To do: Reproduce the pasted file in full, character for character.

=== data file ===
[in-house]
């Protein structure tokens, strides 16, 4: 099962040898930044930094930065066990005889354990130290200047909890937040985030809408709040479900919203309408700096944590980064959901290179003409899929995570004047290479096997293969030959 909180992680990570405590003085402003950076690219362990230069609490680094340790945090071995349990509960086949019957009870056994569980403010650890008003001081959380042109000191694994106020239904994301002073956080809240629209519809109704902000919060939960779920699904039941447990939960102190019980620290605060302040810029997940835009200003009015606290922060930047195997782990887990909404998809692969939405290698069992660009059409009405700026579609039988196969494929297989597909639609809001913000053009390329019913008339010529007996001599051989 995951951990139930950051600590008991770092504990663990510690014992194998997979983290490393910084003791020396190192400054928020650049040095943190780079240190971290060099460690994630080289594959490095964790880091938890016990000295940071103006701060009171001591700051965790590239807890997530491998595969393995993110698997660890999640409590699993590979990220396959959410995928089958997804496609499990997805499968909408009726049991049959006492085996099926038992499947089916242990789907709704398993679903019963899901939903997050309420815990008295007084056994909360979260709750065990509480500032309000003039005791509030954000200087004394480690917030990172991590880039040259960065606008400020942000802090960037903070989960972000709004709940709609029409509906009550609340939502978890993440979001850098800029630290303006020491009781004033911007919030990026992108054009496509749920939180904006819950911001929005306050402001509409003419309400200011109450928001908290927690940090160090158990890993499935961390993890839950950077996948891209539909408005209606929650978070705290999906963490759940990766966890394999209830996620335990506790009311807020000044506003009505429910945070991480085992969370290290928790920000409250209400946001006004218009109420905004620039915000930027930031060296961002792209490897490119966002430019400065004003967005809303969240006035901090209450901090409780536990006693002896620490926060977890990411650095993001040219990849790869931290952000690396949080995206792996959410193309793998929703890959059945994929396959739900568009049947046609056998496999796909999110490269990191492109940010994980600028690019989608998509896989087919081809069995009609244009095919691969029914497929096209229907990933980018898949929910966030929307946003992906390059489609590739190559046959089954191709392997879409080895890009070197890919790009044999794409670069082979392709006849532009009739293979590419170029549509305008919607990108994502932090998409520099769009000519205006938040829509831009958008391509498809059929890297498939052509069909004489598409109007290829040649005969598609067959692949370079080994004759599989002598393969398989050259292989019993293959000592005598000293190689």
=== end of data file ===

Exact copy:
[in-house]
């Protein structure tokens, strides 16, 4: 099962040898930044930094930065066990005889354990130290200047909890937040985030809408709040479900919203309408700096944590980064959901290179003409899929995570004047290479096997293969030959 909180992680990570405590003085402003950076690219362990230069609490680094340790945090071995349990509960086949019957009870056994569980403010650890008003001081959380042109000191694994106020239904994301002073956080809240629209519809109704902000919060939960779920699904039941447990939960102190019980620290605060302040810029997940835009200003009015606290922060930047195997782990887990909404998809692969939405290698069992660009059409009405700026579609039988196969494929297989597909639609809001913000053009390329019913008339010529007996001599051989 995951951990139930950051600590008991770092504990663990510690014992194998997979983290490393910084003791020396190192400054928020650049040095943190780079240190971290060099460690994630080289594959490095964790880091938890016990000295940071103006701060009171001591700051965790590239807890997530491998595969393995993110698997660890999640409590699993590979990220396959959410995928089958997804496609499990997805499968909408009726049991049959006492085996099926038992499947089916242990789907709704398993679903019963899901939903997050309420815990008295007084056994909360979260709750065990509480500032309000003039005791509030954000200087004394480690917030990172991590880039040259960065606008400020942000802090960037903070989960972000709004709940709609029409509906009550609340939502978890993440979001850098800029630290303006020491009781004033911007919030990026992108054009496509749920939180904006819950911001929005306050402001509409003419309400200011109450928001908290927690940090160090158990890993499935961390993890839950950077996948891209539909408005209606929650978070705290999906963490759940990766966890394999209830996620335990506790009311807020000044506003009505429910945070991480085992969370290290928790920000409250209400946001006004218009109420905004620039915000930027930031060296961002792209490897490119966002430019400065004003967005809303969240006035901090209450901090409780536990006693002896620490926060977890990411650095993001040219990849790869931290952000690396949080995206792996959410193309793998929703890959059945994929396959739900568009049947046609056998496999796909999110490269990191492109940010994980600028690019989608998509896989087919081809069995009609244009095919691969029914497929096209229907990933980018898949929910966030929307946003992906390059489609590739190559046959089954191709392997879409080895890009070197890919790009044999794409670069082979392709006849532009009739293979590419170029549509305008919607990108994502932090998409520099769009000519205006938040829509831009958008391509498809059929890297498939052509069909004489598409109007290829040649005969598609067959692949370079080994004759599989002598393969398989050259292989019993293959000592005598000293190689």